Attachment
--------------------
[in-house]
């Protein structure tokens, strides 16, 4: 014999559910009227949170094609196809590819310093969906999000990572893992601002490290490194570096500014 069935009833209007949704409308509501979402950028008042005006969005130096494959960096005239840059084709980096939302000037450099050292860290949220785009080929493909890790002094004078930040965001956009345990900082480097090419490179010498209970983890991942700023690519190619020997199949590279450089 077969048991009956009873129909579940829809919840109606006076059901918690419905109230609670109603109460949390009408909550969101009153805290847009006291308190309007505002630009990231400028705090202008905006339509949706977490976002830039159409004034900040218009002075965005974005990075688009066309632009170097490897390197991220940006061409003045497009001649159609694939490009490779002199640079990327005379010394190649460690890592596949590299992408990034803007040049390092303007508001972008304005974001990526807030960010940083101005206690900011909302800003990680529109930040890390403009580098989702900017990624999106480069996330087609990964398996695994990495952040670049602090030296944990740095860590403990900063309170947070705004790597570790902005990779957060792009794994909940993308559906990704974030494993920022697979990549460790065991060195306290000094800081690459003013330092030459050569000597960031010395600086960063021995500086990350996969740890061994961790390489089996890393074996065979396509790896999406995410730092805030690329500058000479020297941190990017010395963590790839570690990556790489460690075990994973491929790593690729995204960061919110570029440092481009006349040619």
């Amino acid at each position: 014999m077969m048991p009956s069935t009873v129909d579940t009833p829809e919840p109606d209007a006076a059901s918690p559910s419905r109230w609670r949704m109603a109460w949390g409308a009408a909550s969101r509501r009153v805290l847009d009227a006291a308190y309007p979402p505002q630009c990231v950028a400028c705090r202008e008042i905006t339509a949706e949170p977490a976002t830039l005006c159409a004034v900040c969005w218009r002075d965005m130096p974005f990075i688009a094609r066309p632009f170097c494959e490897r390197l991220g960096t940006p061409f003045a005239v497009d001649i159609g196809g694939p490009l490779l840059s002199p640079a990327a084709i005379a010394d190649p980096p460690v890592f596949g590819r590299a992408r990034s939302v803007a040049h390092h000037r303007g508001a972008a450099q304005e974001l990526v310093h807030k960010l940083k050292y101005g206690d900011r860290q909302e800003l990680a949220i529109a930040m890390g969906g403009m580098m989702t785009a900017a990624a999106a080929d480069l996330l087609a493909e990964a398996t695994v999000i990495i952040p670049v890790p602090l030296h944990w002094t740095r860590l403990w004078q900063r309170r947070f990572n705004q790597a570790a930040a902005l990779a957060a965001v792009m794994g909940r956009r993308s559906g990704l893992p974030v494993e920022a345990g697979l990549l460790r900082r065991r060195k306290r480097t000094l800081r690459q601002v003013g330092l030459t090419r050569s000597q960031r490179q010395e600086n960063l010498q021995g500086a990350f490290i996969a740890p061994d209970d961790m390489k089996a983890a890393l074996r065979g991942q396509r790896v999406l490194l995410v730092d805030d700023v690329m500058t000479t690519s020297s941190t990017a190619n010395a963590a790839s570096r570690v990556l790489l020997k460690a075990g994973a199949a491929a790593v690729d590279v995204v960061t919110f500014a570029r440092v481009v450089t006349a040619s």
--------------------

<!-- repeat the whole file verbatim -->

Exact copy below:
[in-house]
């Protein structure tokens, strides 16, 4: 014999559910009227949170094609196809590819310093969906999000990572893992601002490290490194570096500014 069935009833209007949704409308509501979402950028008042005006969005130096494959960096005239840059084709980096939302000037450099050292860290949220785009080929493909890790002094004078930040965001956009345990900082480097090419490179010498209970983890991942700023690519190619020997199949590279450089 077969048991009956009873129909579940829809919840109606006076059901918690419905109230609670109603109460949390009408909550969101009153805290847009006291308190309007505002630009990231400028705090202008905006339509949706977490976002830039159409004034900040218009002075965005974005990075688009066309632009170097490897390197991220940006061409003045497009001649159609694939490009490779002199640079990327005379010394190649460690890592596949590299992408990034803007040049390092303007508001972008304005974001990526807030960010940083101005206690900011909302800003990680529109930040890390403009580098989702900017990624999106480069996330087609990964398996695994990495952040670049602090030296944990740095860590403990900063309170947070705004790597570790902005990779957060792009794994909940993308559906990704974030494993920022697979990549460790065991060195306290000094800081690459003013330092030459050569000597960031010395600086960063021995500086990350996969740890061994961790390489089996890393074996065979396509790896999406995410730092805030690329500058000479020297941190990017010395963590790839570690990556790489460690075990994973491929790593690729995204960061919110570029440092481009006349040619």
């Amino acid at each position: 014999m077969m048991p009956s069935t009873v129909d579940t009833p829809e919840p109606d209007a006076a059901s918690p559910s419905r109230w609670r949704m109603a109460w949390g409308a009408a909550s969101r509501r009153v805290l847009d009227a006291a308190y309007p979402p505002q630009c990231v950028a400028c705090r202008e008042i905006t339509a949706e949170p977490a976002t830039l005006c159409a004034v900040c969005w218009r002075d965005m130096p974005f990075i688009a094609r066309p632009f170097c494959e490897r390197l991220g960096t940006p061409f003045a005239v497009d001649i159609g196809g694939p490009l490779l840059s002199p640079a990327a084709i005379a010394d190649p980096p460690v890592f596949g590819r590299a992408r990034s939302v803007a040049h390092h000037r303007g508001a972008a450099q304005e974001l990526v310093h807030k960010l940083k050292y101005g206690d900011r860290q909302e800003l990680a949220i529109a930040m890390g969906g403009m580098m989702t785009a900017a990624a999106a080929d480069l996330l087609a493909e990964a398996t695994v999000i990495i952040p670049v890790p602090l030296h944990w002094t740095r860590l403990w004078q900063r309170r947070f990572n705004q790597a570790a930040a902005l990779a957060a965001v792009m794994g909940r956009r993308s559906g990704l893992p974030v494993e920022a345990g697979l990549l460790r900082r065991r060195k306290r480097t000094l800081r690459q601002v003013g330092l030459t090419r050569s000597q960031r490179q010395e600086n960063l010498q021995g500086a990350f490290i996969a740890p061994d209970d961790m390489k089996a983890a890393l074996r065979g991942q396509r790896v999406l490194l995410v730092d805030d700023v690329m500058t000479t690519s020297s941190t990017a190619n010395a963590a790839s570096r570690v990556l790489l020997k460690a075990g994973a199949a491929a790593v690729d590279v995204v960061t919110f500014a570029r440092v481009v450089t006349a040619s």